There is nothing quite as unnerving or unenjoyable as riding a horse that is completely full of itself and constantly reacting before thinking. On a more subtle level a horse that won’t concentrate or continually overreacts to aids is frustrating. While education plays a major role in determining a horse’s behaviour under saddle, feeding can also have an impact.
What you feed, how much you feed and when you feed it can make a big difference. Here are some tips for feeding to assist your horse to maintain a calm and responsive attitude under saddle.
6 Feeding Tips for Calm Behaviour in Your Horse
1. Feed a forage based diet
Forage is soooo important when it comes to thinking about how to feed for calm behaviour! Here is why!
- Chewing forage keeps a horse more mentally relaxed and calm. If they have a forage based diet, with an absolute minimum of 1.5% of their bodyweight in forage per day (7.5kg for a 500kg horse) they spend more time chewing and mentally content which is then reflected in their behaviour.
- Forage encourages the production of large amounts of saliva which buffers the acidity of the stomach fluid, keeping a horse more comfortable and calm.
- Forage provides the fibre that is able to stop acid splashing around in the stomach. If a horse’s stomach is empty because there is not enough forage in the diet, the gastric acid can splash up onto the unprotected upper (squamous) region of the stomach, ‘burning it’ and causing discomfort. This discomfort can potentially lead to changes in behaviour.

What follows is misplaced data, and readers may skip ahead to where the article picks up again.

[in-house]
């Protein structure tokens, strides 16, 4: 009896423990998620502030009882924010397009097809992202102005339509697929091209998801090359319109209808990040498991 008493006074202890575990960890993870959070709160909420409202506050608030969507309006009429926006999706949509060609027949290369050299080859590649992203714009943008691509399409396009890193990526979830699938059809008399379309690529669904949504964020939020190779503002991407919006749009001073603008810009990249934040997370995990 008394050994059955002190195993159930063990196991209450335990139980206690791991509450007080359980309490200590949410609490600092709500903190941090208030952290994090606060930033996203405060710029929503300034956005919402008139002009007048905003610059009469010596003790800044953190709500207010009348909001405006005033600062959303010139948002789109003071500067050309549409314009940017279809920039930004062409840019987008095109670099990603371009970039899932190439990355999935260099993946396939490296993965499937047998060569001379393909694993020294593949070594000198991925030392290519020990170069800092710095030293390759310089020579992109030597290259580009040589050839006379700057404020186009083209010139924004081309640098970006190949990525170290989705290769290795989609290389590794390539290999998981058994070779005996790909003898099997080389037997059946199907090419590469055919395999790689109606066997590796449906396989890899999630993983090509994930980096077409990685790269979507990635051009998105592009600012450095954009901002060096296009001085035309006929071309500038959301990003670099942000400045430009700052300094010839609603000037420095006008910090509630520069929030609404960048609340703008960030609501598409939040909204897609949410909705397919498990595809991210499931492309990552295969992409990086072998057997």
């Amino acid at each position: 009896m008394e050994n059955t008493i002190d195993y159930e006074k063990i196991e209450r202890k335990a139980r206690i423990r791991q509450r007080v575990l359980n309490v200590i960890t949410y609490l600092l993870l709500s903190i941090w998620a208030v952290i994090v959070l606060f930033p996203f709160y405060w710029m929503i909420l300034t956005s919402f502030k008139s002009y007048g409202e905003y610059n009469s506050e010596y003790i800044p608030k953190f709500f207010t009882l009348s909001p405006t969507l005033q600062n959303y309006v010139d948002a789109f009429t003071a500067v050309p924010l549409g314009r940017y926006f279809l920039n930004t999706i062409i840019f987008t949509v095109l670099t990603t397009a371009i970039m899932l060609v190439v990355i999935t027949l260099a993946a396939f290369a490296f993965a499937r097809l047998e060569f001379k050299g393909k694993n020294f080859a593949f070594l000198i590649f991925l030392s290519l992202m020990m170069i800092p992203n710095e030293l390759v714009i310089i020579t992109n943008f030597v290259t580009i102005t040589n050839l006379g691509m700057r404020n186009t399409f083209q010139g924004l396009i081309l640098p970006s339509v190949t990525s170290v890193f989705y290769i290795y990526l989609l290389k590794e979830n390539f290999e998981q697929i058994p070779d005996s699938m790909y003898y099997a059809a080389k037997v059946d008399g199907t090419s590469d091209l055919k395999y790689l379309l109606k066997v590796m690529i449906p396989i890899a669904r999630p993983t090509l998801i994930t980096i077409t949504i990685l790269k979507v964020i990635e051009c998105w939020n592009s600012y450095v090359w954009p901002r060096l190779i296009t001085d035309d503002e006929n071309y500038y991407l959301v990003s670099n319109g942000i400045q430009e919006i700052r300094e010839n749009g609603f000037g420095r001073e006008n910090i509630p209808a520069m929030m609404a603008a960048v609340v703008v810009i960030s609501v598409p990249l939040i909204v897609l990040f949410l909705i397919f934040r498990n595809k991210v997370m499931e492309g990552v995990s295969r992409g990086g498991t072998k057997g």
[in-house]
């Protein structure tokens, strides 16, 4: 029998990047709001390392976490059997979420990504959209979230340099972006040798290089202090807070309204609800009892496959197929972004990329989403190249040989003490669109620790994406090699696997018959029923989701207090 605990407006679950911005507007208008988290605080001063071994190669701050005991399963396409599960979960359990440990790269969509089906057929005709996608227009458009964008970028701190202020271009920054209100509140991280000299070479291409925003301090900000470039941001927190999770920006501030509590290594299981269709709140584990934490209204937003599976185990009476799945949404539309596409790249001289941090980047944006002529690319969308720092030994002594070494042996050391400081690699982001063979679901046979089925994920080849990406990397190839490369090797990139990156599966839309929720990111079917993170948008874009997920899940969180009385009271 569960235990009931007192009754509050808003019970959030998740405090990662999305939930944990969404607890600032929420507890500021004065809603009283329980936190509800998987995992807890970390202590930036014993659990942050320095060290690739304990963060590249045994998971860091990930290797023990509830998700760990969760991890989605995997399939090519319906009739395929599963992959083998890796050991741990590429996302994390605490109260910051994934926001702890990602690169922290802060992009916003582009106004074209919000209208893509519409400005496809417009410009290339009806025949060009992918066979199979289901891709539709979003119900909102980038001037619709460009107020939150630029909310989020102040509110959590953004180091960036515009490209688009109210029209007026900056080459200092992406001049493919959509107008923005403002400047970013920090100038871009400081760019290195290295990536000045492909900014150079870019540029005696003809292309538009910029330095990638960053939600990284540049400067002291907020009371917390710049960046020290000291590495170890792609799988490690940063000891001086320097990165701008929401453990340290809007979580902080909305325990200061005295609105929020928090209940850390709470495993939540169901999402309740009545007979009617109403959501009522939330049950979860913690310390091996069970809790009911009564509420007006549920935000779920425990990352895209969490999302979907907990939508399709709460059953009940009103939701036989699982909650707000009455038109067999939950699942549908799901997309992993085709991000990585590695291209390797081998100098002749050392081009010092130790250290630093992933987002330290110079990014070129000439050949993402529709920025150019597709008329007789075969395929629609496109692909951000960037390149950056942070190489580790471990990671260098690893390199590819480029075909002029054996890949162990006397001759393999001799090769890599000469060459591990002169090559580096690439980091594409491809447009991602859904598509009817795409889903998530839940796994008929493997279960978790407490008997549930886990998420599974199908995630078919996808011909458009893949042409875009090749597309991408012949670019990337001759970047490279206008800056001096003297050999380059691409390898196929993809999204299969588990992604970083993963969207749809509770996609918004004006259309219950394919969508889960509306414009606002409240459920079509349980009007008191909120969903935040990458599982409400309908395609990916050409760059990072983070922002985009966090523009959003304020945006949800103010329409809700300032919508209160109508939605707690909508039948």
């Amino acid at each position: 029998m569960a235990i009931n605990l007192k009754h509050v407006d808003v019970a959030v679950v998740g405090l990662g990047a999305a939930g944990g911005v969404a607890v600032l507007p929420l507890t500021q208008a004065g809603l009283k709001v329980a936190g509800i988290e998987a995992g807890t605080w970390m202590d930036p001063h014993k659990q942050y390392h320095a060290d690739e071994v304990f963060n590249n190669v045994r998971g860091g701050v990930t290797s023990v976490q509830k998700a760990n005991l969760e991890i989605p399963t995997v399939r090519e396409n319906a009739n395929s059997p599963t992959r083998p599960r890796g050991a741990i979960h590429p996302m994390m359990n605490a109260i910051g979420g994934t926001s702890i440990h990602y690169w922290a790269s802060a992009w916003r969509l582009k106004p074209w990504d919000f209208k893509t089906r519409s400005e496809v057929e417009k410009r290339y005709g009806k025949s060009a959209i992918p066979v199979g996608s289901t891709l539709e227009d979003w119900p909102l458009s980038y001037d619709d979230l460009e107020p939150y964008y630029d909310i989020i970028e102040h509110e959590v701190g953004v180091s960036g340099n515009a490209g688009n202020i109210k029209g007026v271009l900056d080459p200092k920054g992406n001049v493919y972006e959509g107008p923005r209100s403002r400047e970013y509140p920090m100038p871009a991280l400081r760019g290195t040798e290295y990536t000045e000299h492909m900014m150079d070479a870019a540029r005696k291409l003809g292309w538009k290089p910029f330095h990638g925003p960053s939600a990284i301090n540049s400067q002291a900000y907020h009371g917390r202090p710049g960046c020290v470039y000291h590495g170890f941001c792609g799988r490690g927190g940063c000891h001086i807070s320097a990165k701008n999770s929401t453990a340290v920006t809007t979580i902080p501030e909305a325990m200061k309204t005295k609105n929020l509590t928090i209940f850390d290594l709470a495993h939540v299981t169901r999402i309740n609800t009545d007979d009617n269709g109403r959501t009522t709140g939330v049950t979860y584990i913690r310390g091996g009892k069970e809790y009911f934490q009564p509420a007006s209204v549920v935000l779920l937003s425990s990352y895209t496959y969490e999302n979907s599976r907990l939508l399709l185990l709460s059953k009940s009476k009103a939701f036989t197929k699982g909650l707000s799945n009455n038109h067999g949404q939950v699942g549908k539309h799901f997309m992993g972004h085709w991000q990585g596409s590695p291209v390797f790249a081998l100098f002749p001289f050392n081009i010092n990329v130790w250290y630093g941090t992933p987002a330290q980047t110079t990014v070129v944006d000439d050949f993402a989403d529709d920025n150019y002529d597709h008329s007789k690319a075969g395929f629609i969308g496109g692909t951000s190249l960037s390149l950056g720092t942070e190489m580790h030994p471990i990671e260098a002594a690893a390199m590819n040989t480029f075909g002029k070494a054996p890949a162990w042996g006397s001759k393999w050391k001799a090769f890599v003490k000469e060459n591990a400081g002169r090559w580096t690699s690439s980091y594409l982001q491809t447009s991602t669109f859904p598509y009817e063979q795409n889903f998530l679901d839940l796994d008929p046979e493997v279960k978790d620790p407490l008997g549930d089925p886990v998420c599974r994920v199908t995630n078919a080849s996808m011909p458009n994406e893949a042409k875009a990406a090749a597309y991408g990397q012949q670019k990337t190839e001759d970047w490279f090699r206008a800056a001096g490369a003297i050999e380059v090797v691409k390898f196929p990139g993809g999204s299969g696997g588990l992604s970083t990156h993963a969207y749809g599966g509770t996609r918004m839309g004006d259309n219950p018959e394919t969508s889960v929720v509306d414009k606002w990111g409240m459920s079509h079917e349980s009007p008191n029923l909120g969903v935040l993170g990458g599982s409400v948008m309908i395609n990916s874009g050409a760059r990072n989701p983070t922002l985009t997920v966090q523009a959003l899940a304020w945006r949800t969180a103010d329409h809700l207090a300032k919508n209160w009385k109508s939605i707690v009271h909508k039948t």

- Forages feeds the ‘good bacteria’ in a horse’s gastrointestinal tract. These bacteria then produce B-vitamins and hormones that are crucial for maintaining normal behaviour.
- A high forage diet is also typically low in grain and therefore starch. Research has shown that these low starch diets are less likely to cause changes in behaviour.
- Low starch diets are also less likely to result in starch overload to the hindgut. When starch overload does occur, bacterial populations shift toward the ‘bad’ starch fermenting bacteria and hindgut acidosis can result. Shifting bacterial populations and hindgut acidosis will both cause unwanted changes in behaviour.
2. Don’t feed too much
Horses that are fed more than they need for the work they do can become hyperactive and difficult to control. When feeding your horse, be careful to define your horse’s workload carefully and feed it accordingly. FeedXL defines light, moderate and heavy work as follows:
Light Work: 1 to 3 hours per week of walking (40%), trotting (50%) and cantering (10%).
Moderate Work: 3 to 5 hours per week of walking (30%), trotting (55%), cantering (10%) and skill work such as low grade jumping, dressage or cutting (5%).
Heavy Work: 4 to 5 hours per week of walking (20%), trotting (50%), cantering (15%) and galloping or skill work such as high level jumping, dressage or cutting (15%).
So not only does the total number of hours of work need to be considered, but the type and speed of work must be taken into account as well. Classifying your horse in a workload higher than they actually are and overfeeding is possibly the most common cause of hyperactivity (and equine obesity). Once you classify your horse’s workload correctly, use the Digestible Energy requirement calculated by FeedXL as a guide to how much you need to feed.
3. Alter feeding according to daily workload
If your horse tends to become hyperactive, especially following a day off, reducing the amount you feed from a working ration back to a maintenance ration on days off can help to solve this issue. Developing one diet for days your horse is ridden and another with similar ingredients but smaller portions for days off means your horse is only being fed what he needs on any given day.